Integrated modelling frameworks integrate the best and most appropriate of existing models, data and knowledge. The development of an integration model for resource management should include the provision of real time and reliable tools, scenario modelling and can include optimisation techniques, with credibility, transparency and consistency valued elements of the system. Integration framework systems, tools or toolkits are not well known or understood in Australia. These tools have few inherent models, but facilitate the integration of various models or analysis tools into a single coherent framework.

Such frameworks have been developed in several European countries and Australia, with the aim of aiding policy development and resource management. The most common scale of these frameworks has been regional, since this scale enables characterisation of the system with most accuracy. The tools are being used to explore large ecological and resource management issues in these countries.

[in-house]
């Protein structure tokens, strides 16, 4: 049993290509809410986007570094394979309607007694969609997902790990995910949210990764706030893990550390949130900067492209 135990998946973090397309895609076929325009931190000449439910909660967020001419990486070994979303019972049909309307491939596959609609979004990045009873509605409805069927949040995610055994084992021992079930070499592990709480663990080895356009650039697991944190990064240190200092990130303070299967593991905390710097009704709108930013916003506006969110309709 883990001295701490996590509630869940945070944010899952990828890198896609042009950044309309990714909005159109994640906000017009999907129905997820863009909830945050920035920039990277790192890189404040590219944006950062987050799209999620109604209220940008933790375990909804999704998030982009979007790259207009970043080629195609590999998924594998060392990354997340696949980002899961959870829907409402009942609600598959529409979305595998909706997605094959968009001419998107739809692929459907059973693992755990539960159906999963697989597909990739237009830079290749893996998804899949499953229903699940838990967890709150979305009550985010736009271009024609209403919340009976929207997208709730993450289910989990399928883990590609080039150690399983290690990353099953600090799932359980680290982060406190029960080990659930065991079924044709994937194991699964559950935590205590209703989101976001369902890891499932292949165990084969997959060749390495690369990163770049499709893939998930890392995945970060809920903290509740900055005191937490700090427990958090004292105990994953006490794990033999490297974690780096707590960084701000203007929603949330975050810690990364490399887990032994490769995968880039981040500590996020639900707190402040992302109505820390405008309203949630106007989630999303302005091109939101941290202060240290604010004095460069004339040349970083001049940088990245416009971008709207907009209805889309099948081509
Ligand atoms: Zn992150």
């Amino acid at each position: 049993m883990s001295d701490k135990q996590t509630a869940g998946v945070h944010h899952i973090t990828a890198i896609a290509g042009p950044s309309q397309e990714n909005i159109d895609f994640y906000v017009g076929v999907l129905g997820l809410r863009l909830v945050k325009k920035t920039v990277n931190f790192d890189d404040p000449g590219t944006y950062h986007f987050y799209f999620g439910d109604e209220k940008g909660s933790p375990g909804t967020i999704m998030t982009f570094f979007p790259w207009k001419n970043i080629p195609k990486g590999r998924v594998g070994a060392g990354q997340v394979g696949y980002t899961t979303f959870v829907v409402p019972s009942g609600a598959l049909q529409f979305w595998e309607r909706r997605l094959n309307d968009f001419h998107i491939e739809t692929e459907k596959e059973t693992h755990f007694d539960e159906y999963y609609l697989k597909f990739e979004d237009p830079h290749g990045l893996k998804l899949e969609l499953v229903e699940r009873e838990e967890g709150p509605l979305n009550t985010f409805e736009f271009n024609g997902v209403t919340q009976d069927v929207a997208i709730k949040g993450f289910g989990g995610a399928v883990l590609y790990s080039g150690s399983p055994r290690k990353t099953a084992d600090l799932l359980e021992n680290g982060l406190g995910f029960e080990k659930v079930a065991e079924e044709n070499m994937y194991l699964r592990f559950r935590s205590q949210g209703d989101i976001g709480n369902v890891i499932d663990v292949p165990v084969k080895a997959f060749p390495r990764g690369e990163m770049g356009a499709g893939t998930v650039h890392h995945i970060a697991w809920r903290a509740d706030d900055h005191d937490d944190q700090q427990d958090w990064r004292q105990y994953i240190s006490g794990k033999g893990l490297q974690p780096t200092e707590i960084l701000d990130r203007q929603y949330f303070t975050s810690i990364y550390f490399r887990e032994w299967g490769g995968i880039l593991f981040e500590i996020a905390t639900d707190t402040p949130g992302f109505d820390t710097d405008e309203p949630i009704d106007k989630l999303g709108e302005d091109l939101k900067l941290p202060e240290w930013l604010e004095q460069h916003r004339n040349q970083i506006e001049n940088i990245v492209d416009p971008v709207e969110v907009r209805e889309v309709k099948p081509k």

Modelling Philosophy

A model can be defined as a "... representation of part of reality as seen by the people who wish to use that model to understand, to change, to manage and to control that part of reality" (Pidd, 1996). The important aspects of this definition are the concepts of understanding, change, management and control. No where in this definition is there an explicit mention of prediction. As Allaby (1995) notes, "we do not predict, we forecast, and there is a difference". With forecasts we are dealing with possibilities, not the inevitable single or optimum outcome generally associated with predictions. The purpose of our forecasts is not to predict the future, but to examine the possible choices open to us by exploring alternative futures (Allaby, 1995).

Integration is the organisation of organic, psychological, or social traits and tendencies into a consistent and harmonious whole.